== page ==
From what I have said, it will always be difficult and often impossible to find out the inner dynamics of an organisation by just speaking with its members and its leaders. Whatever discontent an individual may feel, he or she, while they are still part of the organisation, is never likely to open up to a stranger. The same thing applies in a family situation. As long as the family is physically together in the same place, it is difficult to see how any member will find it easy to express unhappiness even in a situation of violence and emotional abuse. It is only when a child or mother escapes out of the situation that the catalogue of horrors can normally begin to be uncovered. The task of extracting the truth from an abused mother or child still within a family setting is one of great complexity and requires considerable skill. Somehow the barriers created by loyalty and tribal identity have to be penetrated and overcome so that truth can be told.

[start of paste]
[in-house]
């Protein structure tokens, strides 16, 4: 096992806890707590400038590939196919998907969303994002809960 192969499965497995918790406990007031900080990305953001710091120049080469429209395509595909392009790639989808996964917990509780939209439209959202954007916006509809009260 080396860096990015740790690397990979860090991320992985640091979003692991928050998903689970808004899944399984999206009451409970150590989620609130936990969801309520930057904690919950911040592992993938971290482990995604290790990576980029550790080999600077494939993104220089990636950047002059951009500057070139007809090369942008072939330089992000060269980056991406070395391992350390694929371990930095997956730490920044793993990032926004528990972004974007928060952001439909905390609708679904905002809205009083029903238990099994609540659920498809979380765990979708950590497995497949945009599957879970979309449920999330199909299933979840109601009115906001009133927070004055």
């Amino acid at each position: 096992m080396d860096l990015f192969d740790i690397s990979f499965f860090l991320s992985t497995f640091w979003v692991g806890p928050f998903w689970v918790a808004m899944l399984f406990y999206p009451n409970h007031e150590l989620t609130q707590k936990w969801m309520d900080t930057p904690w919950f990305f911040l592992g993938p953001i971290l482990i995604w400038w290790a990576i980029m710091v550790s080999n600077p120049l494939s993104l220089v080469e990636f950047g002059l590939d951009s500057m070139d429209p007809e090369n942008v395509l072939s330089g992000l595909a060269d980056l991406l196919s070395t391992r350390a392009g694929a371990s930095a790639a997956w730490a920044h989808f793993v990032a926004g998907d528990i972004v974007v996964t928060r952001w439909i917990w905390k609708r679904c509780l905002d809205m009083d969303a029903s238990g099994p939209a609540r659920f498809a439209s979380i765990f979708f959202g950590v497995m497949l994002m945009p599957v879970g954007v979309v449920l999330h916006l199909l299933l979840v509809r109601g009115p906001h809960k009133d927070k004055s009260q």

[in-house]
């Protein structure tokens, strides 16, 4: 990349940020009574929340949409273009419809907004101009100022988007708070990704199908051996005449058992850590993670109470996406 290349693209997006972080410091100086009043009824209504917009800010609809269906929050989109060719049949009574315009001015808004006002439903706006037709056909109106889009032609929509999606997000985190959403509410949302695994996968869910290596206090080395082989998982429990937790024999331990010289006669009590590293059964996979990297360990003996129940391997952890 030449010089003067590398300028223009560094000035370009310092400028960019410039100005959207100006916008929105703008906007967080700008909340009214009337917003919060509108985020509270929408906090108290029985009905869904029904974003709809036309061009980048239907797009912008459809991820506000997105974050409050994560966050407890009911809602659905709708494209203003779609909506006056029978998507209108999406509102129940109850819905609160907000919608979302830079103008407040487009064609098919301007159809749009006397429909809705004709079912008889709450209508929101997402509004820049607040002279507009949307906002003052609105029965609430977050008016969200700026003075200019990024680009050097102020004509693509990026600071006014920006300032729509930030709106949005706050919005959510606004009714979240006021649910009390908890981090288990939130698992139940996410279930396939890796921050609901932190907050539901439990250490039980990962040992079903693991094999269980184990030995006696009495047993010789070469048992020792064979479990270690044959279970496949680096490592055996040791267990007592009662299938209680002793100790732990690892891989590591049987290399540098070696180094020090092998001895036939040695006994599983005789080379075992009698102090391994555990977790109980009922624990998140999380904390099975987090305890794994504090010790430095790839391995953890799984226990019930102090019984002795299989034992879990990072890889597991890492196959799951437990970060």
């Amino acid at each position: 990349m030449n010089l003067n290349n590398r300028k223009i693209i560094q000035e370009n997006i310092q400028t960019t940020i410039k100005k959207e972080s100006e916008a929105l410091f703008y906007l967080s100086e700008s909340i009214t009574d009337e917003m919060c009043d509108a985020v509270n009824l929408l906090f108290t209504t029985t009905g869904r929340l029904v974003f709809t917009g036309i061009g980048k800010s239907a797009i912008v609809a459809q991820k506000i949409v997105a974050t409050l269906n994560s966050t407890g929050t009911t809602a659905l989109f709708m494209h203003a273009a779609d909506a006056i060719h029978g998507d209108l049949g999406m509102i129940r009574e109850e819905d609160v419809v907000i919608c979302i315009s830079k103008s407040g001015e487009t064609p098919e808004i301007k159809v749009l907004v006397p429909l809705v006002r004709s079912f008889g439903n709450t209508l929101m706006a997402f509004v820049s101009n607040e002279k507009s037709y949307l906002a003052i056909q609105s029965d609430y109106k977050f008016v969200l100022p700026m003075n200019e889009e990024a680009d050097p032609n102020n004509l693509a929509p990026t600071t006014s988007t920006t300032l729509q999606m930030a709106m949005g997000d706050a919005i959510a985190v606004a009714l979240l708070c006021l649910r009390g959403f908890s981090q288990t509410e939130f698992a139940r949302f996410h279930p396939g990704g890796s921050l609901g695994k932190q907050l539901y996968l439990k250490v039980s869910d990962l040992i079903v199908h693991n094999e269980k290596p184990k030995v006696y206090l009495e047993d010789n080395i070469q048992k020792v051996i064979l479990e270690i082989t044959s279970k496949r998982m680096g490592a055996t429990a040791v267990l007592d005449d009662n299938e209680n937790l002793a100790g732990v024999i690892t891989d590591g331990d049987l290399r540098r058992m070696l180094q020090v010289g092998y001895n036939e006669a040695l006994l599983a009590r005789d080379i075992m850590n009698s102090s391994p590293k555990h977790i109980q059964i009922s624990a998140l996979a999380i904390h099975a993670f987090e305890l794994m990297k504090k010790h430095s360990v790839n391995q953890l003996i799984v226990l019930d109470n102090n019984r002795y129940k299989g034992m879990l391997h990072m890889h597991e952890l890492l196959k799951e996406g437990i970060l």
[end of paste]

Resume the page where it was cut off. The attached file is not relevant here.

The great debate among cult apologists and cult watchers, as we shall call them, is over the question as to whether the testimony of leavers can ever be trusted. I have already suggested that cult apologists are an unreliable group of witnesses to tell the truth about a high-demand group. There are many well-attested allegations that in some cases such scholars have taken money from the very people they study. But a further cause for concern is that one of the main contentions of ‘cult-apologists’ is that testimony from ex-members must be disregarded and ignored. It fails the test of academic objectivity. Common sense, on the other hand, suggests that the evidence of a mother who has fled to a refuge should always be taken into account when deciding on the guilt of a violent husband. The same principle would seem to apply when trying to evaluate a particular group or abusive church. Speaking merely to existing members would be unlikely to penetrate any possible collusion on the part of those who are still in the group. Of course there are many groups that operate without any guilty secrets or abuses of power in their current practice or history. But when there are serious complaints by former members it should be possible to evaluate these and to see whether there is a case to answer. At present we are in the middle of various investigations connected with the sexual abuse of children in churches, homes and other institutions. Some of these claims have been shown to be false. But even when one false claim is found this should not stop investigators believing that it is normally possible to evaluate witness statements and get to the truth. It takes the application of common sense together with a skill, not compromised by credulity on one hand, or weighed down by cynicism on the other. It must be possible to find individuals who have these skills. Not everyone can be said to have a vested interest in either finding abuse everywhere or always denying that it exists.